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In Bangladesh, 80% of the population lives on less than $2 per day. Approximately half the children are stunted from malnutrition and Nasima Akter was born at the very bottom of the social spectrum. At seven, her family abandoned her after refusing to beg in the street. Later, alone and wandering her hometown’s filthy beach, Nasima saw a man walking–flying–across the Indian Ocean’s waves. It was Jafar Alam, Bangladesh’s only surfer and whatever he was doing, Nasima wanted to try it. Over the next seven years, Jafar, Nasima, and a few other local surfers formed the ragtag “Bangladesh Surf Club.” The club became Nasima’s refuge and family.
Unable to afford school, surfing became Nasima’s life, a rare joy that allowed her to escape the poverty, sickness, and corruption surrounding her. The boys in the club became her brothers. Surfing daily for hours, Nasima got unusually good – fast. But even surfing fully clothed, Nasima was taunted, teased and abused by the men who called her a whore for going in the water. When other girls started following her lead and joining the club, fundamentalist clerics declared surfing officially forbidden. But Nasima’s perseverance and talent finally paid off when, as a 14-year-old girl, she shocked judges by beating the best of the boys in a locals-only contest with her athletic and joyful surfing style. The win earned her about $100 US dollars – more than a month’s salary in Bangladesh.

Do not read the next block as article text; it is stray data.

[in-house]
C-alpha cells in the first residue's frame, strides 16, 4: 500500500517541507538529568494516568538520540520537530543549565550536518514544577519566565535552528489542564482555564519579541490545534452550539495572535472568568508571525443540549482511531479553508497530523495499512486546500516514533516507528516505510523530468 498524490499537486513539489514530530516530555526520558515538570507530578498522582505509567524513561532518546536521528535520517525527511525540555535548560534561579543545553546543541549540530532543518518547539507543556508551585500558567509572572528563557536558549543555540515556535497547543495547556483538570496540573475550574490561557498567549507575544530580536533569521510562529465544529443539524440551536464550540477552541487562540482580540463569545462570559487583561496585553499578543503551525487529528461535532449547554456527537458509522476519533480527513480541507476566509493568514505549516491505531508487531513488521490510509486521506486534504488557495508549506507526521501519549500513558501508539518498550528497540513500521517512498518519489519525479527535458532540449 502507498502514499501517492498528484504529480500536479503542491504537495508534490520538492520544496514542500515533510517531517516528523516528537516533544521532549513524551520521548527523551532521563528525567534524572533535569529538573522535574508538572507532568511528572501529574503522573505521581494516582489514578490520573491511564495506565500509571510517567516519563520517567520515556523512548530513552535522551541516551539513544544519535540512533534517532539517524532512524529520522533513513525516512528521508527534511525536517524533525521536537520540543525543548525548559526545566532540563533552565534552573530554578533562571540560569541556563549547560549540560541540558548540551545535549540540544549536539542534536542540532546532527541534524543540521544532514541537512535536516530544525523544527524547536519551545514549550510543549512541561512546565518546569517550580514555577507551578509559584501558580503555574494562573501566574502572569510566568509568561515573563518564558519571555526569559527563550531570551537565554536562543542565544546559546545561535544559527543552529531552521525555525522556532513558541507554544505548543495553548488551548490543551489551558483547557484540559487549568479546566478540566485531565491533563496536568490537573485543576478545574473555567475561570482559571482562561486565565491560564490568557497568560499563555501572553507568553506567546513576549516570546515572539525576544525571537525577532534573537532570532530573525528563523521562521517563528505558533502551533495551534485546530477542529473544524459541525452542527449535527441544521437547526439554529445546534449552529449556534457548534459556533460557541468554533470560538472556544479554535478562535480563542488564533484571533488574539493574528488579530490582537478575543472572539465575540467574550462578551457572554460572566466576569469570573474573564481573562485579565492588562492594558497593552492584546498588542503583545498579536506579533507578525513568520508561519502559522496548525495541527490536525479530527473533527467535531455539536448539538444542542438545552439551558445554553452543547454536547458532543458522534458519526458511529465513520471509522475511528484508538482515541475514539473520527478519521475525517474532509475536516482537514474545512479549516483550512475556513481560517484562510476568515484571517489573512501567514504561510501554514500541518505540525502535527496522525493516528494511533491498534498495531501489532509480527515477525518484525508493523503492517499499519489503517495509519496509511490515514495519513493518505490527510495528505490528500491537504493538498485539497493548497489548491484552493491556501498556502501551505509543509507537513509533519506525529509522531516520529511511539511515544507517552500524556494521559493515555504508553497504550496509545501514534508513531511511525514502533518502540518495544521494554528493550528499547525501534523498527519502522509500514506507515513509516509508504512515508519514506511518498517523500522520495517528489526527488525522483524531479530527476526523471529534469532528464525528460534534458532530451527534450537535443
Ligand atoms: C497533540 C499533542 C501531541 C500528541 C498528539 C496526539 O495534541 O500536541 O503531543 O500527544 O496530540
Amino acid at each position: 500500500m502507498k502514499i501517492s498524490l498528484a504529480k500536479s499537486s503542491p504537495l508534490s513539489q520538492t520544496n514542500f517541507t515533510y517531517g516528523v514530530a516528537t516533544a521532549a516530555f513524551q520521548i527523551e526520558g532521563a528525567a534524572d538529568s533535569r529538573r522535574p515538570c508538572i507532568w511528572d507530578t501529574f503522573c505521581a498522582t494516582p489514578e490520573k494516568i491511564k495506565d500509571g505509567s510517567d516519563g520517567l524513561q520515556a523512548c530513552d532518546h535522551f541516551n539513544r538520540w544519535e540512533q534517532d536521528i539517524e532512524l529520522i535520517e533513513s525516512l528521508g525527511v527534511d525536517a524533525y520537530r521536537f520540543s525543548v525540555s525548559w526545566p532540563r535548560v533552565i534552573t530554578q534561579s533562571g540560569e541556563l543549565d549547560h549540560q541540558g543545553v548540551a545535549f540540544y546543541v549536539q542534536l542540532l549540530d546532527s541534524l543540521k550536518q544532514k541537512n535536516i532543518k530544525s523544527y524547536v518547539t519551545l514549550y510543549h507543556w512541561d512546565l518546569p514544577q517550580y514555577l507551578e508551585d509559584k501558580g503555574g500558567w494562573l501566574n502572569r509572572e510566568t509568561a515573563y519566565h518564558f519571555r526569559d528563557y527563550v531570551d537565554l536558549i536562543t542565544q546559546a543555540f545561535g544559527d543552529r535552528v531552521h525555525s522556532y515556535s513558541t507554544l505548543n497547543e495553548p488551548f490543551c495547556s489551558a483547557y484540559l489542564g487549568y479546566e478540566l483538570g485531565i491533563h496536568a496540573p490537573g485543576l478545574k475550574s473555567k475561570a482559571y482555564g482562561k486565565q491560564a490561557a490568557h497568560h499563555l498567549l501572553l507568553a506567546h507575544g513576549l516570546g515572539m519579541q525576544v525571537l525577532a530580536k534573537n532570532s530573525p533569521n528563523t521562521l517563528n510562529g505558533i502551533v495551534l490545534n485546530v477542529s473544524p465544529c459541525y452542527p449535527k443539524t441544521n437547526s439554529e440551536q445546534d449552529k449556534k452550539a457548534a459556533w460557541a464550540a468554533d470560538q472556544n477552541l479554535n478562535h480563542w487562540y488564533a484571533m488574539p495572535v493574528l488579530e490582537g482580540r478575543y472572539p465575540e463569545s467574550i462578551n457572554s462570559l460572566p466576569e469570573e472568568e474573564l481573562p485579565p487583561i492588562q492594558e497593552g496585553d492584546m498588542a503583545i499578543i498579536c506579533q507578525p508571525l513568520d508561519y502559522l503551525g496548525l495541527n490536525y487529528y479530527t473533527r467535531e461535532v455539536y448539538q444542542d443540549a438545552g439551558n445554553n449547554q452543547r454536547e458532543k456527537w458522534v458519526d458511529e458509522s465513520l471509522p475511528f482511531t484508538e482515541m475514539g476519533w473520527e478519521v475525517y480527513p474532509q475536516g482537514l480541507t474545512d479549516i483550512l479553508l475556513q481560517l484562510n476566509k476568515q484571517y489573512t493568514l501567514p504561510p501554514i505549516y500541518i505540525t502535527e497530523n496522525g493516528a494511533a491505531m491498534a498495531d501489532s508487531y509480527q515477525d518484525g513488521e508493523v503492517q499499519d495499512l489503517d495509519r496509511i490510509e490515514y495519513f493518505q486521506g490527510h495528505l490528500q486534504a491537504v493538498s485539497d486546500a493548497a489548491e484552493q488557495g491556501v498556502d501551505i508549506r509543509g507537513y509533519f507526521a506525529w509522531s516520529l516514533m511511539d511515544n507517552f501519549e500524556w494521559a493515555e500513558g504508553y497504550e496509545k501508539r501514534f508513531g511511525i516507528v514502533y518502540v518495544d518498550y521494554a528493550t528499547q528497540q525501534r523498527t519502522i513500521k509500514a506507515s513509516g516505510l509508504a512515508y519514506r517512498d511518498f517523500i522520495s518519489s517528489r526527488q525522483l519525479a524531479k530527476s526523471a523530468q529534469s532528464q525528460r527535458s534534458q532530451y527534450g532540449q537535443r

By the following year, Nasima’s dream of surfing professionally was growing dim. After years of absence, her parents suddenly returned to claim the prize money. Jafar and the surf club began breaking up. The club, Nasima’s only family, was being torn apart, and she was pregnant after a hasty marriage to a 17-year-old local boy whose conservative family forbid Nasima to continue surfing with threats of shame and beatings. They tried to keep her away from the water, but it could not work. She announced her plans to compete in the next competition even while still pregnant. Just weeks before the competition, a miscarriage sent Nasima into the hospital. Lying in pain and still bleeding, Nasima knew she wasn’t well enough to compete when the contest day came. But defying all expectations–including her own–she somehow found the strength and entered anyway, and won! At the time, Nasima now sixteen–willful, talented, beautiful and uncertain she looks towards the future. The Most Fearless is the story of Nasima and her friends, the young surfers of Bangladesh, challenging the world on their own terms and inspiring us along the way.
The Most Fearless, An Unexpected Surf Story – Feature Documentary in Post Production has been in the works for sometime now with an uncertain release date. Learn more about Nasima and her story below.
The Most Fearless Surfer – Huffpost September, 2012
The Girl Who Isn’t Allowed to Surf – Surfer Today January, 2013
Meet the First Female Surfer in Bangladesh, 18-Year-Old Game-Changer Nasima Akter – Marie Clarie July, 2015
See How One Women Surfer Is Making Waves in a Muslim Country – Take Part August, 2015
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